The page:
Germinating in the practicum studio of the University of Cincinnati’s architecture department, a group of students proposed designing a boathouse for the women’s varsity and men’s club teams.
As professor of the studio, Michael McInturf carried the original idea of the project into his private practice and allowed it to grow within critical practice. The theoretical position of the design began with the student’s study of the rowing stroke and developed through his practice into a comprehensive investigation of the physiology and mechanics of the rowing cycle. The design developed through multiple explorations in sketches, physical models, computer models and animations.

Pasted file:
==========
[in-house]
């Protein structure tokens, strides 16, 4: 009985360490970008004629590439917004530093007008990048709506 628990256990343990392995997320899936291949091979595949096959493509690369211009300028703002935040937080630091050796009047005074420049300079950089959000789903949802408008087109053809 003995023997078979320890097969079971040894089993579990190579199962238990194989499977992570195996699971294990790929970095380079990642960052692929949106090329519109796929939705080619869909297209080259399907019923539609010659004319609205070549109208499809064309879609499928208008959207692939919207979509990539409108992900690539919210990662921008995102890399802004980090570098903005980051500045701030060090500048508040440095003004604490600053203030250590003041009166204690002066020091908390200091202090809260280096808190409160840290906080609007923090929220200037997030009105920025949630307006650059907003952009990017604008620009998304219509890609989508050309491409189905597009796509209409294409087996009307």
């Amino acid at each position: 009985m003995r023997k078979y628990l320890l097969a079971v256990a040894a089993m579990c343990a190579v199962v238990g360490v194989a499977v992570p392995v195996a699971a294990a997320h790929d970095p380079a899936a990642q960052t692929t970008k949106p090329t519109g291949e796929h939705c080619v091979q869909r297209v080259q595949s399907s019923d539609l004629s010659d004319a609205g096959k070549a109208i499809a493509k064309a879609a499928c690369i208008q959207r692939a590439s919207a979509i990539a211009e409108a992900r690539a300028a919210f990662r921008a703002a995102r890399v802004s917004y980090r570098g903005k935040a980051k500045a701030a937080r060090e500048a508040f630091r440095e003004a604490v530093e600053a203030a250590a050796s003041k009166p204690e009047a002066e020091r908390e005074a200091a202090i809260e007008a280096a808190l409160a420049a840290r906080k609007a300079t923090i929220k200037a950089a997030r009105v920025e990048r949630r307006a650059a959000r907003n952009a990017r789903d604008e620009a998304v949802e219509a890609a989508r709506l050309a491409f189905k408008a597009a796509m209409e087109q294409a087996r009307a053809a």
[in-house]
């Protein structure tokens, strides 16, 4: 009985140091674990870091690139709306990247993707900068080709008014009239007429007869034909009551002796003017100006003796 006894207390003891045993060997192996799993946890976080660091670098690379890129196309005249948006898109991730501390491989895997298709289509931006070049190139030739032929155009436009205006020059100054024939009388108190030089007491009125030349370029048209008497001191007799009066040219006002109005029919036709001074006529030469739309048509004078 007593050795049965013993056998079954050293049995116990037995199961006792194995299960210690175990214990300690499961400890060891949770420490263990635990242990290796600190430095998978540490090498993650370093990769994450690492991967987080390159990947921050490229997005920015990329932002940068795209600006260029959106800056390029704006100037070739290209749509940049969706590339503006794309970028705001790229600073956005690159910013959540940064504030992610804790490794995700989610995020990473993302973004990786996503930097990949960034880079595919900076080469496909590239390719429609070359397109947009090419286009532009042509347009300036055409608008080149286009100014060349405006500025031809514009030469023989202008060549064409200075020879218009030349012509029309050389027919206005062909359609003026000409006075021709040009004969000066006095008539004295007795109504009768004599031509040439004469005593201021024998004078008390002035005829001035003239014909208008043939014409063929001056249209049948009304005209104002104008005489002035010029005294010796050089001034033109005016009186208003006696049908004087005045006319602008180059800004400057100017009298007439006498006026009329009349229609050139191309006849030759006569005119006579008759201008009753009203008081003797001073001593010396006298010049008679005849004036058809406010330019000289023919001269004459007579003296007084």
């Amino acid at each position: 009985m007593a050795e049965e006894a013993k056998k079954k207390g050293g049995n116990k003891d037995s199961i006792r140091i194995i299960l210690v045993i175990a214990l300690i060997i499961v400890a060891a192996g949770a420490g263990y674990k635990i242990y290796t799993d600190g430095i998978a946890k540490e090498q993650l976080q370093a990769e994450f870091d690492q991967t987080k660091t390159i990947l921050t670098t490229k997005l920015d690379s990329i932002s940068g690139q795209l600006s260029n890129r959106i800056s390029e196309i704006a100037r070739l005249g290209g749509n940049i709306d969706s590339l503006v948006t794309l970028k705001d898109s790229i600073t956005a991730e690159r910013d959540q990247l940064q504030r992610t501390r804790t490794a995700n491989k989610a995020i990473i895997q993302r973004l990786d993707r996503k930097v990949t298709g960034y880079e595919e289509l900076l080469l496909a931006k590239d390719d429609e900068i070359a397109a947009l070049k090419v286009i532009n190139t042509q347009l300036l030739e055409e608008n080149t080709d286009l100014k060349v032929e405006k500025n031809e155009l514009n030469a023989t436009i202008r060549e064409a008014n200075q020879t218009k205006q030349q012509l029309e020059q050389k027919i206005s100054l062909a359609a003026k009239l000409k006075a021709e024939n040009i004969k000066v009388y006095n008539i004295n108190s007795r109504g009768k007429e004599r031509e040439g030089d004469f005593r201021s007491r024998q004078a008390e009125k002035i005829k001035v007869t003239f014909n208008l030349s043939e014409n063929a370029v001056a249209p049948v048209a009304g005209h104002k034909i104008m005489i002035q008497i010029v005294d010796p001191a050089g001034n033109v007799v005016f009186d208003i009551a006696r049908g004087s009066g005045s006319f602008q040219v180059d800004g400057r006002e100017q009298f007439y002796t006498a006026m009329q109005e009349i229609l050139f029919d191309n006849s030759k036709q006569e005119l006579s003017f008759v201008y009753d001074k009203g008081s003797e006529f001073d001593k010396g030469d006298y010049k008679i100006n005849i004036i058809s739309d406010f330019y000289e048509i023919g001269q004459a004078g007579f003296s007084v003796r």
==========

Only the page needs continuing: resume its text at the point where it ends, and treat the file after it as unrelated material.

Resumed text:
The model began as a singular expression of the rowing cycle as it relates to the pulse of energy generated during the cycle. This diagram is characterized by two curves, each describing individual aspects of the rowing cycle. This initial diagram was then animated through multiple instances and attached to the site where it found itself adapting to the landscape and the site forces inherent on the property. These site dynamics contributed significantly to the development of the building. Physical and theoretical constructs such as flooding sequences, topographic edges, movement patterns and abandoned bridge piers.